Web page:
[PATCH v2 0/2] MTE support for KVM guest
steven.price at arm.com
Thu Sep 10 05:21:04 EDT 2020
On 10/09/2020 07:29, Andrew Jones wrote:
> On Wed, Sep 09, 2020 at 05:04:15PM +0100, Steven Price wrote:
>> On 09/09/2020 16:25, Andrew Jones wrote:
>>> On Fri, Sep 04, 2020 at 05:00:16PM +0100, Steven Price wrote:
>>>> 2. Automatically promotes (normal host) memory given to the guest to be
>>>> tag enabled (sets PG_mte_tagged), if any VCPU has MTE enabled. The
>>>> tags are cleared if the memory wasn't previously MTE enabled.
>>> Shouldn't this be up to the guest? Or, is this required in order for the
>>> guest to use tagging at all. Something like making the guest IPAs memtag
>>> capable, but if the guest doesn't enable tagging then there is no guest
>>> impact? In any case, shouldn't userspace be the one that adds PROT_MTE
>>> to the memory regions it wants the guest to be able to use tagging with,
>>> rather than KVM adding the attribute page by page?
>> I think I've probably explained this badly.
>> The guest can choose how to populate the stage 1 mapping - so can choose
>> which parts of memory are accessed tagged or not. However, the hypervisor
>> cannot restrict this in stage 2 (except by e.g. making the memory uncached
>> but that's obviously not great - however devices forward to the guest can be
>> handled like this).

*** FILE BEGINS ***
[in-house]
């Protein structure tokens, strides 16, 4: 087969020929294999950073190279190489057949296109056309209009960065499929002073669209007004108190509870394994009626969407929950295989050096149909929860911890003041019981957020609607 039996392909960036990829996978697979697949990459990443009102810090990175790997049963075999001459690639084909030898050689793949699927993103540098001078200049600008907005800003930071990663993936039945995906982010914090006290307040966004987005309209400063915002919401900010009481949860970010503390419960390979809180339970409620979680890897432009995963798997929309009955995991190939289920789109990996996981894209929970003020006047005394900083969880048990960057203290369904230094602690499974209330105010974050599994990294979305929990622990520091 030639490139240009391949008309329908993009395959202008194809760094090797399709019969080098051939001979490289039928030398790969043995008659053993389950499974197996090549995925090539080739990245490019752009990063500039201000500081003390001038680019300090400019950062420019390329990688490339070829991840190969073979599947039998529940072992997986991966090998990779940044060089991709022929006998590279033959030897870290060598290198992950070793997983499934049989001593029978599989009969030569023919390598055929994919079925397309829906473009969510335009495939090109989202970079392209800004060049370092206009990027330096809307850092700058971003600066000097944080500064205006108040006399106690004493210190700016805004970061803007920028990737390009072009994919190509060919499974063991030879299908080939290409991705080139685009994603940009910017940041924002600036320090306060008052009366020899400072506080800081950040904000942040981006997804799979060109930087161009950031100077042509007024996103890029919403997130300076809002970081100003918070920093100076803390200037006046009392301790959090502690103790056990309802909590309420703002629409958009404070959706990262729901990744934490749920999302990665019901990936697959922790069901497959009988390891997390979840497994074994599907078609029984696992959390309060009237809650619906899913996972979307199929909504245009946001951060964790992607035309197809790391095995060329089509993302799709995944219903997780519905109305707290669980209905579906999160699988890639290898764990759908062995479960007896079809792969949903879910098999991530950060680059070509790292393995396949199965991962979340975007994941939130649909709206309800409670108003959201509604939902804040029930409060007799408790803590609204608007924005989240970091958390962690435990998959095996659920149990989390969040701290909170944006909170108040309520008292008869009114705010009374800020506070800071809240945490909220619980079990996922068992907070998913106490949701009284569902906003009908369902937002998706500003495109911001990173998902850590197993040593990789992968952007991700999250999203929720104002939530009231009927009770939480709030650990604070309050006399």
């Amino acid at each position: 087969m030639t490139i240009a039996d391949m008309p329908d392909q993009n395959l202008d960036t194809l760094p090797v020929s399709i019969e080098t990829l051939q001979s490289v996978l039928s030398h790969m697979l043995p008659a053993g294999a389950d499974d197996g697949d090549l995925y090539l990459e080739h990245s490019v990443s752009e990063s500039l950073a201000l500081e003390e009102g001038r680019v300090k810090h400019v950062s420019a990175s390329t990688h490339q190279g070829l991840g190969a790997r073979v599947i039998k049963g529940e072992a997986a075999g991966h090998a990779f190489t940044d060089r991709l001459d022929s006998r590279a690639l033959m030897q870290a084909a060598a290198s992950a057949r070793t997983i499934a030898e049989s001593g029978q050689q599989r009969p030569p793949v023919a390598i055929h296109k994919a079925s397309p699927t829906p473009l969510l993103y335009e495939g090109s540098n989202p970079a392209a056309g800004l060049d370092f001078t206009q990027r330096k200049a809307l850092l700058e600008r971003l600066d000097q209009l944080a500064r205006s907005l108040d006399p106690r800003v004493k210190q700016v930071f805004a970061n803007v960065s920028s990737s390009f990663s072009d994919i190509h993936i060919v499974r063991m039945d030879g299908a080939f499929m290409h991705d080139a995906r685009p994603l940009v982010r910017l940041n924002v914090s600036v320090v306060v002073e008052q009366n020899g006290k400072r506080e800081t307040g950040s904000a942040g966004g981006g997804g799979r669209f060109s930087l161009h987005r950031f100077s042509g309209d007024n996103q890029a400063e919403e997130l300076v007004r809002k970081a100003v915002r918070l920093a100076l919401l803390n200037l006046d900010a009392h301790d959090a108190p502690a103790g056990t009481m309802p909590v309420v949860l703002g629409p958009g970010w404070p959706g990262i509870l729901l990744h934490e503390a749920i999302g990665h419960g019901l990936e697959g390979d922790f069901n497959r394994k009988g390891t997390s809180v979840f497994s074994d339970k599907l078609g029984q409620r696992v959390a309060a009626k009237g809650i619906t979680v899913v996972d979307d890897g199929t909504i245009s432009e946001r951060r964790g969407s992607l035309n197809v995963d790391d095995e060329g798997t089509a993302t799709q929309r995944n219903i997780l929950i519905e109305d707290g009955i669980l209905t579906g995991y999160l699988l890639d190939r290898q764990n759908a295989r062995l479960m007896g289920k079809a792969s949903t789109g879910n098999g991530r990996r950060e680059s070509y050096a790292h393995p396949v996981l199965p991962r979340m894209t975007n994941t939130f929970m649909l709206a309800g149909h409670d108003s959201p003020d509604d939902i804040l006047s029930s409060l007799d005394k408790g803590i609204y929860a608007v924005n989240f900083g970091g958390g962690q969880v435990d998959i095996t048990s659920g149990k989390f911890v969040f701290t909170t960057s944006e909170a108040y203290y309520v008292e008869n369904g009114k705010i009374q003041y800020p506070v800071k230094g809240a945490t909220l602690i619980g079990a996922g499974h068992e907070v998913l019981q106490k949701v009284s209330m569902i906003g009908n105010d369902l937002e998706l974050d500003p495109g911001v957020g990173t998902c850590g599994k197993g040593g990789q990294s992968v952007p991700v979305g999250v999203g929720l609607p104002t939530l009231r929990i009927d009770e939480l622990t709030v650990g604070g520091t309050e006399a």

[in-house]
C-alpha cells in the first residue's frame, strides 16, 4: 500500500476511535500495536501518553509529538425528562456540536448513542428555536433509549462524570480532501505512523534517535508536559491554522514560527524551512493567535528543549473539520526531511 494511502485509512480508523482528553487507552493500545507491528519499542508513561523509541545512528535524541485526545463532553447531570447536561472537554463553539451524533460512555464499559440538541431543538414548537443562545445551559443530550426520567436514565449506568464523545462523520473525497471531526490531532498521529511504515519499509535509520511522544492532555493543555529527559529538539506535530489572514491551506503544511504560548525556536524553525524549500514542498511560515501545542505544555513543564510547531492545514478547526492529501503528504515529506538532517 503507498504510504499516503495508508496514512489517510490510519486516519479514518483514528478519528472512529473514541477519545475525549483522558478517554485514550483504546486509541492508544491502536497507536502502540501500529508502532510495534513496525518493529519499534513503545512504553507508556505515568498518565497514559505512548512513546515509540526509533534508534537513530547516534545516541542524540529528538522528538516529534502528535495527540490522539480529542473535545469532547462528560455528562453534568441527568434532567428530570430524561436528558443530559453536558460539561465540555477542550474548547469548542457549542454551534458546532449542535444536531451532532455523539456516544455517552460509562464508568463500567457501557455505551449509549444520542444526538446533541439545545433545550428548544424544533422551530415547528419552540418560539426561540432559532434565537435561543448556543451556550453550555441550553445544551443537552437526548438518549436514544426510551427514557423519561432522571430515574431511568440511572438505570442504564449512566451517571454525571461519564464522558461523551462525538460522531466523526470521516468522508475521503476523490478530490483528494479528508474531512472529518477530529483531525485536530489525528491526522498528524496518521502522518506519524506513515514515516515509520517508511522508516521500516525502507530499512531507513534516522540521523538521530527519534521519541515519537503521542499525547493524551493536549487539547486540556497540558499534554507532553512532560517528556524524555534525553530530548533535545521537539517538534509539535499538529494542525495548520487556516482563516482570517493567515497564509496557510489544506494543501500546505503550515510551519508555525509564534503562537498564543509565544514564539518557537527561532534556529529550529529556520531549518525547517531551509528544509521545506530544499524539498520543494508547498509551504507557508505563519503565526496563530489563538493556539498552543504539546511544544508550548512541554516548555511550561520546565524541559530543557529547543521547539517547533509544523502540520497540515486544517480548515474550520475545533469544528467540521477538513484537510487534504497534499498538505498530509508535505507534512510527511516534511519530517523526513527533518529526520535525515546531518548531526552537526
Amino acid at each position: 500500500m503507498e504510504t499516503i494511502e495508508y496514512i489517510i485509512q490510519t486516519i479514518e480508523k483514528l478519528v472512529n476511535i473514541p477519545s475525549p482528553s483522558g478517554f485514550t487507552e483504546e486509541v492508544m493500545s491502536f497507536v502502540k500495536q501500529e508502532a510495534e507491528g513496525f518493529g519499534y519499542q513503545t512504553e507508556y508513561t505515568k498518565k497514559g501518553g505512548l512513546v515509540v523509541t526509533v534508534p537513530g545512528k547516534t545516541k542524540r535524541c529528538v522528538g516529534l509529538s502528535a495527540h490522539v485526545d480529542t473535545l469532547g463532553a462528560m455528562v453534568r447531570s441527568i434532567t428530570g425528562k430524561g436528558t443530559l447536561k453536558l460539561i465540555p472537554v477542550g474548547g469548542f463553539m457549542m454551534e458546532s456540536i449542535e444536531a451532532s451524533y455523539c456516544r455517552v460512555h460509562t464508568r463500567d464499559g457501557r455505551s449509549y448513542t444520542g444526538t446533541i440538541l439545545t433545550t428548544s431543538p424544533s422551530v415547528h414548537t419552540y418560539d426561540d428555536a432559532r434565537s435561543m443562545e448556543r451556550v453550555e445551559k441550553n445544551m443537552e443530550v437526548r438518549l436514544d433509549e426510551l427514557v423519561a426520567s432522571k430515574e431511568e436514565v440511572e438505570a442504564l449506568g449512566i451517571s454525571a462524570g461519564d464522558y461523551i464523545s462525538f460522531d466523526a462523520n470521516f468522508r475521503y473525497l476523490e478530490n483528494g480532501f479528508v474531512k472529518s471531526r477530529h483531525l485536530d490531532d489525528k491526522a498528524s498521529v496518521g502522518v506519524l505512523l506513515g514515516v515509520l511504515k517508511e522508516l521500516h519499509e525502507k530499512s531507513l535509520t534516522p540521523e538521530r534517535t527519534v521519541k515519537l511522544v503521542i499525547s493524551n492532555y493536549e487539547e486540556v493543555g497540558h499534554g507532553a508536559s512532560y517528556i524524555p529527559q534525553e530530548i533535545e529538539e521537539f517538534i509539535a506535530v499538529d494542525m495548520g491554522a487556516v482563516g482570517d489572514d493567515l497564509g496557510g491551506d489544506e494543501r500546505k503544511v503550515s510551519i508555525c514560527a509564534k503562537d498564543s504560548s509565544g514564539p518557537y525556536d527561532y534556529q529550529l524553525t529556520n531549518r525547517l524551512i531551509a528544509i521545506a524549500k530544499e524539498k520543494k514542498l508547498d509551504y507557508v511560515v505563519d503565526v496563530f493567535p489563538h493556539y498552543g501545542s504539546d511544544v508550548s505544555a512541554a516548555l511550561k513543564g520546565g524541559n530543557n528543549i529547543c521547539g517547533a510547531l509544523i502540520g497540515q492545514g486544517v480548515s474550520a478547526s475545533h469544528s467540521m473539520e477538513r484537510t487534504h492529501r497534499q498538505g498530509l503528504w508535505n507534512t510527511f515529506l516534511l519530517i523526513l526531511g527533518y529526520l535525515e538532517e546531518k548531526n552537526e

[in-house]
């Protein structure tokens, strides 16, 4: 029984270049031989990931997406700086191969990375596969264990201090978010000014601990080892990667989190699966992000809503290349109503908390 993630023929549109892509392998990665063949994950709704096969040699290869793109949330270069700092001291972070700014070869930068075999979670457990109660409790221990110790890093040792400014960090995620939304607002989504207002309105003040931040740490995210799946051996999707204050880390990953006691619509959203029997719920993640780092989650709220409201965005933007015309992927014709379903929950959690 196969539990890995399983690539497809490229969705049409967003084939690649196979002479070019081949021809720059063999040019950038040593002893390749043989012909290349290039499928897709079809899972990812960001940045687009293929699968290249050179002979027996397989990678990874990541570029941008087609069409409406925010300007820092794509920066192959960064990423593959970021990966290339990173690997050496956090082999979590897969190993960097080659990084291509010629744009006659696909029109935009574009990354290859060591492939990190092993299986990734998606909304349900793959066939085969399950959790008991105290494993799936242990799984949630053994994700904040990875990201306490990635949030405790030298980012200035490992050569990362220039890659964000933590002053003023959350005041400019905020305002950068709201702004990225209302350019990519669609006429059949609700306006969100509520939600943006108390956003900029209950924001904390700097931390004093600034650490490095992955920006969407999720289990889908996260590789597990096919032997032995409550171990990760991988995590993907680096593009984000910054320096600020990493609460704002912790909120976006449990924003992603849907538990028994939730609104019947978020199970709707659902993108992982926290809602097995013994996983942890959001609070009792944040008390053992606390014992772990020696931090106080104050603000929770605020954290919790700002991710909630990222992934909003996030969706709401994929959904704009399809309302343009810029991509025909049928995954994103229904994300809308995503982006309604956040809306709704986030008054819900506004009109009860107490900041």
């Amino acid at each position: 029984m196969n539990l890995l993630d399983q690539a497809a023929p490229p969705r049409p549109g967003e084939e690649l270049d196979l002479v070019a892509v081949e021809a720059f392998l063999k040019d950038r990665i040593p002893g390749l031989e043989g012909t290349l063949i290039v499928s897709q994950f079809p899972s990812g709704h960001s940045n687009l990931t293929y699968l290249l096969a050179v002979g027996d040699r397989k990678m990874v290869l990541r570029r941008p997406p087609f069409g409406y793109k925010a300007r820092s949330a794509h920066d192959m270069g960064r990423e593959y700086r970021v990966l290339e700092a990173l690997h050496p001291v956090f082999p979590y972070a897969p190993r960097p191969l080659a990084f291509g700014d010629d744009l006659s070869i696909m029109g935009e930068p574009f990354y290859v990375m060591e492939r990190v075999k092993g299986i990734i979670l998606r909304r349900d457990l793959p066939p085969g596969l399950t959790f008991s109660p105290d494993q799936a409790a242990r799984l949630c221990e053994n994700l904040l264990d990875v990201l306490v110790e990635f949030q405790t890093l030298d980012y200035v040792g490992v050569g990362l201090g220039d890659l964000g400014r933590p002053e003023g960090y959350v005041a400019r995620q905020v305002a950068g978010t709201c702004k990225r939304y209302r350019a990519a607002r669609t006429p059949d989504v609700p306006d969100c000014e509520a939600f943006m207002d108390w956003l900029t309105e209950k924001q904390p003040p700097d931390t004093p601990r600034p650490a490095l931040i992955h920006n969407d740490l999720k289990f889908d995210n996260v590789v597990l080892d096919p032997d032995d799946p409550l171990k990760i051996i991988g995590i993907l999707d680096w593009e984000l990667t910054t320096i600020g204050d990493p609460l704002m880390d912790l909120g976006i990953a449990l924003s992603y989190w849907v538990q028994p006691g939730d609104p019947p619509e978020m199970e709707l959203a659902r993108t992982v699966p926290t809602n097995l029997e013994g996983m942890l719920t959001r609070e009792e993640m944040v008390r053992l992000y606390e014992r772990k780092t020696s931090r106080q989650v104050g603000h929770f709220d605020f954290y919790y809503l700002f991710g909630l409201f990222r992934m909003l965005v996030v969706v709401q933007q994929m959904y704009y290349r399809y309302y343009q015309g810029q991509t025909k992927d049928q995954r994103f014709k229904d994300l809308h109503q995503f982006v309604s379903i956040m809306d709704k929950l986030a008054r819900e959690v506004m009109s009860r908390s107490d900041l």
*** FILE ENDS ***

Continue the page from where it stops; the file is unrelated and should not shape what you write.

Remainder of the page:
>> Because the hypervisor cannot restrict the guest's access to the tags, the
>> hypervisor must assume that all memory given to the guest could have the
>> tags accessed. So it must (a) clear any stale data from the tags, and (b)
>> ensure that the tags are preserved (e.g. when swapping pages out).
> Yes, this is how I understood it.
Ok, I've obviously misunderstood your comment instead ;)
>> Because of the above the current series automatically sets PG_mte_tagged on
>> the pages. Note that this doesn't change the mappings that the VMM has (a
>> non-PROT_MTE mapping will still not have access to the tags).
> But if userspace created the memslots with memory already set with
> PROT_MTE, then this wouldn't be necessary, right? And, as long as
> there's still a way to access the memory with tag checking disabled,
> then it shouldn't be a problem.
Yes, so one option would be to attempt to validate that the VMM has
provided memory pages with the PG_mte_tagged bit set (e.g. by mapping
with PROT_MTE). The tricky part here is that we support KVM_CAP_SYNC_MMU
which means that the VMM can change the memory backing at any time - so
we could end up in user_mem_abort() discovering that a page doesn't have
PG_mte_tagged set - at that point there's no nice way of handling it
(other than silently upgrading the page) so the VM is dead.
So since enforcing that PG_mte_tagged is set isn't easy and provides a
hard-to-debug foot gun to the VMM I decided the better option was to let
the kernel set the bit automatically.
>>> If userspace needs to write to guest memory then it should be due to
>>> a device DMA or other specific hardware emulation. Those accesses can
>>> be done with tag checking disabled.
>> Yes, the question is can the VMM (sensibly) wrap the accesses with a